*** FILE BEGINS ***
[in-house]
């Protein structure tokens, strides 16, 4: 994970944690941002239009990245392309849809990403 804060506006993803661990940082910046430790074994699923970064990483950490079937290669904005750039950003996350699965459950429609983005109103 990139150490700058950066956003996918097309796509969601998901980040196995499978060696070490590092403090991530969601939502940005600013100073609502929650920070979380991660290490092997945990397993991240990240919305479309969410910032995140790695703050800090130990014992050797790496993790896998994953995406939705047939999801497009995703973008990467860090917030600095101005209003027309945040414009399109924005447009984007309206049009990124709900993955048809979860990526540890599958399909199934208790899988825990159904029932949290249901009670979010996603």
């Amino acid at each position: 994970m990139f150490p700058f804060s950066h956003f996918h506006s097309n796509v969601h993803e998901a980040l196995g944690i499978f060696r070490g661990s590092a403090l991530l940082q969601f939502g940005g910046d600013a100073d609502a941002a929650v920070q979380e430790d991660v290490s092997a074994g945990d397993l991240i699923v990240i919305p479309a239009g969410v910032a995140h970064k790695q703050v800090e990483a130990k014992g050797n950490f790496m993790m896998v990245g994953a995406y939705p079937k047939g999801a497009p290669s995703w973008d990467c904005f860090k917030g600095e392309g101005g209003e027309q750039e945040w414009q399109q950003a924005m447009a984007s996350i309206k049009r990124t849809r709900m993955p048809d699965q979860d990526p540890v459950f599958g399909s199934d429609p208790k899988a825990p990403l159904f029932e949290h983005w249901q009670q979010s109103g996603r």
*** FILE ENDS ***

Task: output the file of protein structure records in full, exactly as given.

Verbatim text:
[in-house]
């Protein structure tokens, strides 16, 4: 994970944690941002239009990245392309849809990403 804060506006993803661990940082910046430790074994699923970064990483950490079937290669904005750039950003996350699965459950429609983005109103 990139150490700058950066956003996918097309796509969601998901980040196995499978060696070490590092403090991530969601939502940005600013100073609502929650920070979380991660290490092997945990397993991240990240919305479309969410910032995140790695703050800090130990014992050797790496993790896998994953995406939705047939999801497009995703973008990467860090917030600095101005209003027309945040414009399109924005447009984007309206049009990124709900993955048809979860990526540890599958399909199934208790899988825990159904029932949290249901009670979010996603």
């Amino acid at each position: 994970m990139f150490p700058f804060s950066h956003f996918h506006s097309n796509v969601h993803e998901a980040l196995g944690i499978f060696r070490g661990s590092a403090l991530l940082q969601f939502g940005g910046d600013a100073d609502a941002a929650v920070q979380e430790d991660v290490s092997a074994g945990d397993l991240i699923v990240i919305p479309a239009g969410v910032a995140h970064k790695q703050v800090e990483a130990k014992g050797n950490f790496m993790m896998v990245g994953a995406y939705p079937k047939g999801a497009p290669s995703w973008d990467c904005f860090k917030g600095e392309g101005g209003e027309q750039e945040w414009q399109q950003a924005m447009a984007s996350i309206k049009r990124t849809r709900m993955p048809d699965q979860d990526p540890v459950f599958g399909s199934d429609p208790k899988a825990p990403l159904f029932e949290h983005w249901q009670q979010s109103g996603r």